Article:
This is a delightfully crisp interpretation of Stravinsky's whimsical "L'Histoire du Soldat", which can be performed as a theater piece with narration and dance, or as on this CD, simply as a chamber composition for 7 instruments; clarinet, cornet, trombone, double-bass, and with a percussion battery representing the devil, and a violin the soldier.
Recorded in '83, there is a "closeness" to the sound on this CD that serves the music well.
One is accustomed to hearing Rimsky-Korsakov's "Capriccio Espagnol" as a lush orchestral extravaganza, so this arrangement by composer/pianist Easley Blackwood for a small ensemble (flute, clarinet, bassoon, French horn, trumpet, violin, cello, bass and piano), might sound very strange at first. I think it works on a different level, and though it's not the way I'd like to hear this composition all the time, one can easily appreciate this lovely piece in this "skeletal" version.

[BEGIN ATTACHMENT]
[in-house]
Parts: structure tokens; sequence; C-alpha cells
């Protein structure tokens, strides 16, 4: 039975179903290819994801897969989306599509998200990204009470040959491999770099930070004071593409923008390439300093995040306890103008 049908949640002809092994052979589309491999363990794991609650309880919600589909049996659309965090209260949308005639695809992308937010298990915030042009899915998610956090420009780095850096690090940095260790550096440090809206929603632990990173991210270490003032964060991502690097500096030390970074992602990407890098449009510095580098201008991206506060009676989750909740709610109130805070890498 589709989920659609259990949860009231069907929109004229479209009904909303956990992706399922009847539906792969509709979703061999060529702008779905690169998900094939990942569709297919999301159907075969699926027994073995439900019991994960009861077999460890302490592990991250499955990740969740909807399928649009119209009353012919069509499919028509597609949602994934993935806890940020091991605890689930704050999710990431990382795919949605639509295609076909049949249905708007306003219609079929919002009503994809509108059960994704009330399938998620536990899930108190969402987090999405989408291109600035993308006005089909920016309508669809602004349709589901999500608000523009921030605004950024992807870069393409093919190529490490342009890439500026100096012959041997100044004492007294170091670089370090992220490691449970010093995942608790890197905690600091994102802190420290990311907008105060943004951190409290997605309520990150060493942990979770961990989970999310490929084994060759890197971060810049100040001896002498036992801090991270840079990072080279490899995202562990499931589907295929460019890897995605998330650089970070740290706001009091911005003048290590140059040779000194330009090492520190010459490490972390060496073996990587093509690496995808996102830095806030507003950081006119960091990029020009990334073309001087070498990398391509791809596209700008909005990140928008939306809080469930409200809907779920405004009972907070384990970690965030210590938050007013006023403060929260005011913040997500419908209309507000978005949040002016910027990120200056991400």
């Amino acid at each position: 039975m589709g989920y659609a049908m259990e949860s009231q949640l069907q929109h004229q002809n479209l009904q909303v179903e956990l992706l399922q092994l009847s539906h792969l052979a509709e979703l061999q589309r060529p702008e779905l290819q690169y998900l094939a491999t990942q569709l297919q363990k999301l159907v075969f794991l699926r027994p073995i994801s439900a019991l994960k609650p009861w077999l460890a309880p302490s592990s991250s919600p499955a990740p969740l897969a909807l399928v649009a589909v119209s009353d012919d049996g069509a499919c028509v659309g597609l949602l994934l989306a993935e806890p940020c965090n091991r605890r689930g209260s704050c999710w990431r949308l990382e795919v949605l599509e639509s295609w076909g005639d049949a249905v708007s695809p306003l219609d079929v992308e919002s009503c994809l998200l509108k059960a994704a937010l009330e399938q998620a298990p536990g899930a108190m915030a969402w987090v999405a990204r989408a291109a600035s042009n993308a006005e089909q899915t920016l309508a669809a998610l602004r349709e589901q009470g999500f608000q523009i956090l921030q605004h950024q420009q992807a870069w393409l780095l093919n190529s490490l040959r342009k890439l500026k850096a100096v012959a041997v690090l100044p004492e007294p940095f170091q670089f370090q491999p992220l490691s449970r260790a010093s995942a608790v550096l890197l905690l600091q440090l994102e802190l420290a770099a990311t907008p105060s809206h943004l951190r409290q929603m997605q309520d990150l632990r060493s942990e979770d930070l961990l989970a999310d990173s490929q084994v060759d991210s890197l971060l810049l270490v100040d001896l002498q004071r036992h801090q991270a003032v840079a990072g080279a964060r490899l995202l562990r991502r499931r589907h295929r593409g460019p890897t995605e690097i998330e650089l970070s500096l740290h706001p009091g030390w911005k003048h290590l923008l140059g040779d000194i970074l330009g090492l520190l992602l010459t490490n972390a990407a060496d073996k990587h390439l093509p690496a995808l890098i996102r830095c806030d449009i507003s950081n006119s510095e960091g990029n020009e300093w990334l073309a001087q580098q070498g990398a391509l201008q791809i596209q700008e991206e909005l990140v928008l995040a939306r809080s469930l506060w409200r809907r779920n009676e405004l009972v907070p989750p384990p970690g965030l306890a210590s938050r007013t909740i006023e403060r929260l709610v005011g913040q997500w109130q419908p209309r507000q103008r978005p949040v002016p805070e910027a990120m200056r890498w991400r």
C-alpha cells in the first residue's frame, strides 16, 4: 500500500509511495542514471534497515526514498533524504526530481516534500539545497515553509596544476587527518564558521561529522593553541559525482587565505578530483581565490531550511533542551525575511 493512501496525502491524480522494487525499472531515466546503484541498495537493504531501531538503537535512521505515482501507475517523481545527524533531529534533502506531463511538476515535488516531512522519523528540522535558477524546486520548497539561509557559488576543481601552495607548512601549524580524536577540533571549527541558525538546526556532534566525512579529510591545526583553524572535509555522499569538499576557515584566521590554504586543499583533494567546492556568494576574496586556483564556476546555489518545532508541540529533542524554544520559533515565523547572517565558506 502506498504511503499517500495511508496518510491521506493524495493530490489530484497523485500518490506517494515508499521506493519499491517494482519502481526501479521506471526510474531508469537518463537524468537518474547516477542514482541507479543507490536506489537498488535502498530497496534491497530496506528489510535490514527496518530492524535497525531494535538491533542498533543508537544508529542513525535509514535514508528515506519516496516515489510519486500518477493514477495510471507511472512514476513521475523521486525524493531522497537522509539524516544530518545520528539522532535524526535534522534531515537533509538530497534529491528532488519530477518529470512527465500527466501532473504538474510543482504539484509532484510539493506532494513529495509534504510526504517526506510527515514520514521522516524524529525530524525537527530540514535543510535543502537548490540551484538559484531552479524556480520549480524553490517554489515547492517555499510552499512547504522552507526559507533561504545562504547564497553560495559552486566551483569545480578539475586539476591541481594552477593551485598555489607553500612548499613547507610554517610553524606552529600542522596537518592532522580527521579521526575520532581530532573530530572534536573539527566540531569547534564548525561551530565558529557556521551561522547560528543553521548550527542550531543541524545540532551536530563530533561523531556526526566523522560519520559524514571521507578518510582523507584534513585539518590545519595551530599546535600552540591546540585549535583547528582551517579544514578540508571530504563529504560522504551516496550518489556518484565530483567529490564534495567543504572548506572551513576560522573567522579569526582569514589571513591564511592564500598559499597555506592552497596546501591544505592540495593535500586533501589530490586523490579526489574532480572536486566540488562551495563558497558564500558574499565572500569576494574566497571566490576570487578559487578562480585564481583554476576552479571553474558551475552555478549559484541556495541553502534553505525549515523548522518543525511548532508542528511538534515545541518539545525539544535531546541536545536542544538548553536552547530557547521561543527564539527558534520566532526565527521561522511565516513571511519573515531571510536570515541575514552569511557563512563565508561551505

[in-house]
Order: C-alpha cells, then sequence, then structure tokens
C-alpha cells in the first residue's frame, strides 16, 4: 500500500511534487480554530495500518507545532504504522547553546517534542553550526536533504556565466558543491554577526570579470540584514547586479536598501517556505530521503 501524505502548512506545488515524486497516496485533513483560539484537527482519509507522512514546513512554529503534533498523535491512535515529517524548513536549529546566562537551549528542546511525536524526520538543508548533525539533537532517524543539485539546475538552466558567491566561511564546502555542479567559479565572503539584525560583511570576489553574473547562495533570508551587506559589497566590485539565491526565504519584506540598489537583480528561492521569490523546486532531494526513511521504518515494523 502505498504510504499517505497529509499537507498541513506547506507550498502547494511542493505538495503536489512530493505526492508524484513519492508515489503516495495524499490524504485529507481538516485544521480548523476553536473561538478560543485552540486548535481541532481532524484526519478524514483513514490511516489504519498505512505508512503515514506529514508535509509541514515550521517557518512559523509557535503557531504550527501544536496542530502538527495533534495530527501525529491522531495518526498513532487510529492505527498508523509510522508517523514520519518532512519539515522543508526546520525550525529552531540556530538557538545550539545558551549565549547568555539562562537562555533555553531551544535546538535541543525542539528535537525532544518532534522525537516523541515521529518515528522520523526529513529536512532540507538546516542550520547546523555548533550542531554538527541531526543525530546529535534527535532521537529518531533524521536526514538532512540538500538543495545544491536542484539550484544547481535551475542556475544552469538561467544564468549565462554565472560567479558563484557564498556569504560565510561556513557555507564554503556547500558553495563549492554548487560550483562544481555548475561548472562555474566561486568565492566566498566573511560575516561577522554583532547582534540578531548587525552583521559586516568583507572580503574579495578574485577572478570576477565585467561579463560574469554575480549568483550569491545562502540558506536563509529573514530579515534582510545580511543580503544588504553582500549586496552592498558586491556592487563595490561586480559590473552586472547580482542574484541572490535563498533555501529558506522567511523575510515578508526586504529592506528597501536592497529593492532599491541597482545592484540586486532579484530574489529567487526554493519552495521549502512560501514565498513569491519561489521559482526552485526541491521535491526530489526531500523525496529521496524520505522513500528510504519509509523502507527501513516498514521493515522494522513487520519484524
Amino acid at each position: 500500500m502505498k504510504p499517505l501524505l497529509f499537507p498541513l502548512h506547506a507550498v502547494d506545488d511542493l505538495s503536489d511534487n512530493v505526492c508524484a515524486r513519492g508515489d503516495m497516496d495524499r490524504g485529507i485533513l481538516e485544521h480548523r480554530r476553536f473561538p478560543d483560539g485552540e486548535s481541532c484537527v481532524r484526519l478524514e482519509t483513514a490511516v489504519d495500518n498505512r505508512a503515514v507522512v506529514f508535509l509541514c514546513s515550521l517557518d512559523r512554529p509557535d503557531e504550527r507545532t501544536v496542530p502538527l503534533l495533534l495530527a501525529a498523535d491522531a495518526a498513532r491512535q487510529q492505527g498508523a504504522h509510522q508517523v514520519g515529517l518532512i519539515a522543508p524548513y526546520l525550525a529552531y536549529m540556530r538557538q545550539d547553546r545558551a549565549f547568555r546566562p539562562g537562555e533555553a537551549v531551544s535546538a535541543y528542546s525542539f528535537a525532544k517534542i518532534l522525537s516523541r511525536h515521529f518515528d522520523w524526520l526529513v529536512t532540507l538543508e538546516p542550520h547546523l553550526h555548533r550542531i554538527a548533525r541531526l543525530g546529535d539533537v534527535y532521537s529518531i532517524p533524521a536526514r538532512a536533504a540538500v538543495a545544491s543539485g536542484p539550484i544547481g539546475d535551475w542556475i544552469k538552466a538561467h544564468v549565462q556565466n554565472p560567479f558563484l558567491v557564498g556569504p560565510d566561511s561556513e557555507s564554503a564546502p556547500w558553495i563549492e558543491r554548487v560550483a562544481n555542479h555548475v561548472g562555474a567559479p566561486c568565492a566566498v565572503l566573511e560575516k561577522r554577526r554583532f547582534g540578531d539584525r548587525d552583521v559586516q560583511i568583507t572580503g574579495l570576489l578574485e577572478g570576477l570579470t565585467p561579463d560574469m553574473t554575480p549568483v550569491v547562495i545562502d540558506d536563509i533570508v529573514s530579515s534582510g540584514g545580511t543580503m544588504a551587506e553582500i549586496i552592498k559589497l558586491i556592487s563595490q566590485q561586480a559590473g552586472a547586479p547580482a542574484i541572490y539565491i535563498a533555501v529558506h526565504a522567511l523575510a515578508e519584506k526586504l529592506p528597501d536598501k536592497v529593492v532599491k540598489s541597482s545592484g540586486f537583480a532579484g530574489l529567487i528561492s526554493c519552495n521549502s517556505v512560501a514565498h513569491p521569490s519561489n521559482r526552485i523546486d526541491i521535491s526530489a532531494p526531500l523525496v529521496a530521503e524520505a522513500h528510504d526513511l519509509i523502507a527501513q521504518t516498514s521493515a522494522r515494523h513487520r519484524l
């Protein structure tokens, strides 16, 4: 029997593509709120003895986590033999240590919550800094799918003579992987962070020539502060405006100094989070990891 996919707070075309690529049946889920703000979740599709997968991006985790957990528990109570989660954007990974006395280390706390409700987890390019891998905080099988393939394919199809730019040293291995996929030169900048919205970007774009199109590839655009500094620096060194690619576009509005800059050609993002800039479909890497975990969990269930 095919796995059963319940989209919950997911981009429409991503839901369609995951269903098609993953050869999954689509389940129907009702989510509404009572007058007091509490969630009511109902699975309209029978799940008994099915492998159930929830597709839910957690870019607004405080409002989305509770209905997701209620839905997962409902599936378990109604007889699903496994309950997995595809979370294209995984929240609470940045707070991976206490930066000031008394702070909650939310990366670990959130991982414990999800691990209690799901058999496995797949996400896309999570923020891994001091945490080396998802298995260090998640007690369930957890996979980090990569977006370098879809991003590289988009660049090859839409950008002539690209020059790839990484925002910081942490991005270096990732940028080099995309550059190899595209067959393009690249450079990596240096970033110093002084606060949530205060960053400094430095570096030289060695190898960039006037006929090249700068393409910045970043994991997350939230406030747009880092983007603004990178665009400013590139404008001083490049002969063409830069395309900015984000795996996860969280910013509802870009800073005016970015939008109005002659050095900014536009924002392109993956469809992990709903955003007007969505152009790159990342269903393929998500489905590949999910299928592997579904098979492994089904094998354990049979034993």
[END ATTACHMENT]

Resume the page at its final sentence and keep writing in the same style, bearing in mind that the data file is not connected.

Stravinsky having been Rimsky-Korsakov's student, makes this an interesting recording. To quote the booklet insert: "...it brings together two works which, although stylistically worlds apart, are nevertheless imperceptibly connected by virtue of a significant personal and historic relationship between the composers".
The Chicago Pro Musica is comprised of virtuoso musicians from the Chicago Symphony Orchestra, organized by clarinetist John Bruce Yeh in 1979. These pieces highlight violinist Albert Igolnikov, but you'll get to hear and appreciate them all as individuals as well as a group in this unusual but pleasing and inventive recording. Total time is 41:47.